Versatile Nacho well prepared to step into bigger role for Real Madrid
A backup player leads a curious existence. The child who plays football on the hallowed turf of their garden dreams of protagonism, of scoring the winning goal, of heroism. The backup player is a slave to patience in a state of perpetual almost-ness. He is usually on the periphery of the scene, and rarely handed a speaking role.
At the age of 27, and six years after making his competitive debut for Real Madrid, Nacho has been given a set of important lines to recite.
Injuries to defensive players, combined with Zinedine Zidane's fondness for rotation, have presented the versatile No. 6 with more opportunities than he has been accustomed to at the start of previous seasons. Nacho has delivered assured defensive displays since Zidane took charge of the first team in January 2016. Yet distinguished performances at left-back against Espanyol and Dortmund, and to a lesser extent against Alaves, reveal the true value of his adaptability.
As a right-footed centre-half, deputising for Marcelo and Theo Hernandez on the left is not a role that comes naturally to Nacho. Nevertheless, in the 2-0 victory over Espanyol, the Castilla graduate made more tackles (5), interceptions (3) and blocks (1) than any of his fellow white-shirted players.
Nacho assumed the attacking obligations of his role with the ease of a man lowering himself into a gently bubbling Jacuzzi. The sole decorations on the heat maps that plotted his average position were generous dollops of red, situated midway through the opposition's half. He is not a centre-half who views the land beyond the half-way-line frontier as nosebleed territory.
Nacho fits within the ideology that Florentino Perez had for the club when he began his first spell as president in 2000.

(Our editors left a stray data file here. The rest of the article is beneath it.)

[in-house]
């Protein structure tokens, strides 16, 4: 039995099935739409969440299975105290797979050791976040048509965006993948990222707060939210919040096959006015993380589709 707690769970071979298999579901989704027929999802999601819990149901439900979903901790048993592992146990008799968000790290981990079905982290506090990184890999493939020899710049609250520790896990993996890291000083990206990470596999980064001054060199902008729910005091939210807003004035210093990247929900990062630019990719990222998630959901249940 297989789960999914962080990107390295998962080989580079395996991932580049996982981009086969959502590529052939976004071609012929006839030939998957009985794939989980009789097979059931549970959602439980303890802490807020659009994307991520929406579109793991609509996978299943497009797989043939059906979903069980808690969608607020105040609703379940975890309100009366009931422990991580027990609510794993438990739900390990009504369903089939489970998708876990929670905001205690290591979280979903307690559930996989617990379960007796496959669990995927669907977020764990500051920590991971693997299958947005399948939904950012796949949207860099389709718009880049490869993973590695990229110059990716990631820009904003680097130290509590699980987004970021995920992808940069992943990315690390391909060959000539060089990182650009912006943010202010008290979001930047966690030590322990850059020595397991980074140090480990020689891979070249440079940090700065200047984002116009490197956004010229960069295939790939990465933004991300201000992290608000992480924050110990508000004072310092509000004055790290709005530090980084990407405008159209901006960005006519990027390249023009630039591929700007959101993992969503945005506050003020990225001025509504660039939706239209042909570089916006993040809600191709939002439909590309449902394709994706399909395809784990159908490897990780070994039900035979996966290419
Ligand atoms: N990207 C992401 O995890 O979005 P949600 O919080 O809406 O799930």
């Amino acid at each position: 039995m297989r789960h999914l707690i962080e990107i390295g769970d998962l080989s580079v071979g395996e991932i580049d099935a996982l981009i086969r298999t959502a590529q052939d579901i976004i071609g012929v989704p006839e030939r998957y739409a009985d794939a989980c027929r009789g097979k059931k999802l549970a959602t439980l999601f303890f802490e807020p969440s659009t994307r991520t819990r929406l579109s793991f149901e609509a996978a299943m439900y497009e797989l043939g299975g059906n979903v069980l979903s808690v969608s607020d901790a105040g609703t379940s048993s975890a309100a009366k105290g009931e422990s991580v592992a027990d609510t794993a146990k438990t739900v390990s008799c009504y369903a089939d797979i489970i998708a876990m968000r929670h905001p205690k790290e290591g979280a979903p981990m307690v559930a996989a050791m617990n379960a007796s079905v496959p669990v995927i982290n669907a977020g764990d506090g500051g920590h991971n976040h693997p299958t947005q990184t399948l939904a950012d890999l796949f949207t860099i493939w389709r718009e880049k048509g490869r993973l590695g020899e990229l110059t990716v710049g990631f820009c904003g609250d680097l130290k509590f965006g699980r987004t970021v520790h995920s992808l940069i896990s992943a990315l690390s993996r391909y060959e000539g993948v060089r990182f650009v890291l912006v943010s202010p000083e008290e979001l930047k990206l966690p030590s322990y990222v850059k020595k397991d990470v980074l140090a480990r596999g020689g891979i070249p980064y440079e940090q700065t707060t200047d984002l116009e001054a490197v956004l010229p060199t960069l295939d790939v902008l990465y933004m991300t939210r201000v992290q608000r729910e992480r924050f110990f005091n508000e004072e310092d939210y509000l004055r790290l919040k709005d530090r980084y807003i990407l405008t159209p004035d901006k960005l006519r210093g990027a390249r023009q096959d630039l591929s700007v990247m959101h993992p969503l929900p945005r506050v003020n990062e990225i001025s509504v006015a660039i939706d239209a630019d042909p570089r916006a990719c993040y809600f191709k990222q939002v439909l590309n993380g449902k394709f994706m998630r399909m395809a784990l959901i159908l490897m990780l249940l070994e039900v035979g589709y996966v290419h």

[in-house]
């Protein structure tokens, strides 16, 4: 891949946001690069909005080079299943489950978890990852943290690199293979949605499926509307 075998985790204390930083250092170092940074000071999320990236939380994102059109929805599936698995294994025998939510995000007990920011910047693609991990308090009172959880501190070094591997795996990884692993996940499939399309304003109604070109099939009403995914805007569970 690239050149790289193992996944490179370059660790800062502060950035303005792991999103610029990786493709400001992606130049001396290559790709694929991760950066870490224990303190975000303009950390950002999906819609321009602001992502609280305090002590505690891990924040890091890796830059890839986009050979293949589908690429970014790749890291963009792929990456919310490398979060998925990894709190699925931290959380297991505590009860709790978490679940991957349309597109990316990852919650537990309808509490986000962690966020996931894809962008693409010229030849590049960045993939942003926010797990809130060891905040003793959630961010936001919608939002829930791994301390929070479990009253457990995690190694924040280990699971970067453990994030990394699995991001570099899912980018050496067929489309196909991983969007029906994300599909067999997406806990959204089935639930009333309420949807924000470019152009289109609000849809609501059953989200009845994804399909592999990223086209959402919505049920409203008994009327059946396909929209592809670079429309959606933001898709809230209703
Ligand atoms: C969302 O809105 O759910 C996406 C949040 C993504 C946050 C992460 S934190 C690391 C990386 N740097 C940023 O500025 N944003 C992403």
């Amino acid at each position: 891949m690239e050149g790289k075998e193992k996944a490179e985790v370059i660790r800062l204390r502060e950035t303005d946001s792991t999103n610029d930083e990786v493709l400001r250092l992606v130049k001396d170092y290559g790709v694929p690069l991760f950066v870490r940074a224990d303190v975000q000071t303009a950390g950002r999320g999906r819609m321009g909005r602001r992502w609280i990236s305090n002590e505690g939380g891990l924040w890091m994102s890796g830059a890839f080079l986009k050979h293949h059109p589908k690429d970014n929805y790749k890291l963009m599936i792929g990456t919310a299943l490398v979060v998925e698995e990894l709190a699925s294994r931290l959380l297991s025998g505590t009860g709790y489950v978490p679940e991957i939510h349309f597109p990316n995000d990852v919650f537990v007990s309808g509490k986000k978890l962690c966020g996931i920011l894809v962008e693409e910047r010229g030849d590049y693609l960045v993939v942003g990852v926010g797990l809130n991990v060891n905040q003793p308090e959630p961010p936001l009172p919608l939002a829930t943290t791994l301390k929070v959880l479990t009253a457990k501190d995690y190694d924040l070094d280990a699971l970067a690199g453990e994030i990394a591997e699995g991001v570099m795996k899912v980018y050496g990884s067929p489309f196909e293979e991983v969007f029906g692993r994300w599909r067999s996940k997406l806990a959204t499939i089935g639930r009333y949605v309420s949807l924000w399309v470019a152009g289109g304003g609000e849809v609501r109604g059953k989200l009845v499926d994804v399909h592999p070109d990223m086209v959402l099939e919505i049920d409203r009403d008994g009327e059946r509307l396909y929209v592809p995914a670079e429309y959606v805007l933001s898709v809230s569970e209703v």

Perez wanted to blend a team of global stars, like Zidane, with home-grown players, like Paco Pavon. And so the "Zidanes and Pavones" phrase was born. It was a two-pronged approach: local players would cultivate a sense of attachment between club and city, while the red-carpet players, the Galacticos, would build the global brand. Economic necessity lurked beneath the veneer of a purely sporting project. Real Madrid could not afford to pay Zidane, Luis Figo, Cristiano Ronaldo or David Beckham without the sub-class of young Spanish players who earned a relative pittance.
The approach did not work, partly because the so-called Pavones were not good enough. Nacho is a more complete player than Pavon. Paradoxically, he fits more neatly within the home-grown half of the Zidanes and Pavones ideology than the man it was named after.
The romanticised notion of a Madrid boy remaining at the club as a one-club man would suit Perez's vision. That status also appeals to Nacho. He revealed in the paper copy of Marca on Thursday that an agreement to extend his contract beyond its current June 2018 expiry date is "almost done," and added that he would like to end his career at Real Madrid.
He referred to Real Madrid as "the club of my life" in an interview with the same newspaper. This probably explains why he has historically accepted a peripheral role at the Bernabeu. With little hope of dislodging Sergio Ramos or Raphael Varane from the team, a genuine identification with the club has kept him from pursuing a career elsewhere. If that decision is valued on the currency of titles, Nacho has invested well.
He probably will be given the chance to add the Jules Rimet trophy to a burgeoning cabinet as well. Julen Lopetegui has consistently selected Nacho in his Spain national team squads. La Seleccion secured their passage to the 2018 World Cup with a victory over Albania, and it is likely that Nacho will be on the plane flying east.
The immediate future will see Nacho switch flanks to cover at right-back. Dani Carvajal has been ruled out indefinitely with a pericardium infection, an inflammation of the lining around the heart. Eighteen-year-old Achraf Hakimi registered an assured debut performance against Espanyol, but Zidane is likely to favour Nacho's experience with Madrid cut adrift of pace-setters Barcelona.
"The problem is the uncertainty," lamented Carlos Forjanes in Diario AS, in reference to the length of Carvajal's absence. The ambiguity is naturally concerning. But with Nacho as deputy, the right-back berth will be loaned to capable hands. He is a player who rarely steals the show, but never fluffs his lines.
Matt McGinn is ESPN FC's Real Madrid blogger. Twitter: @McGinn93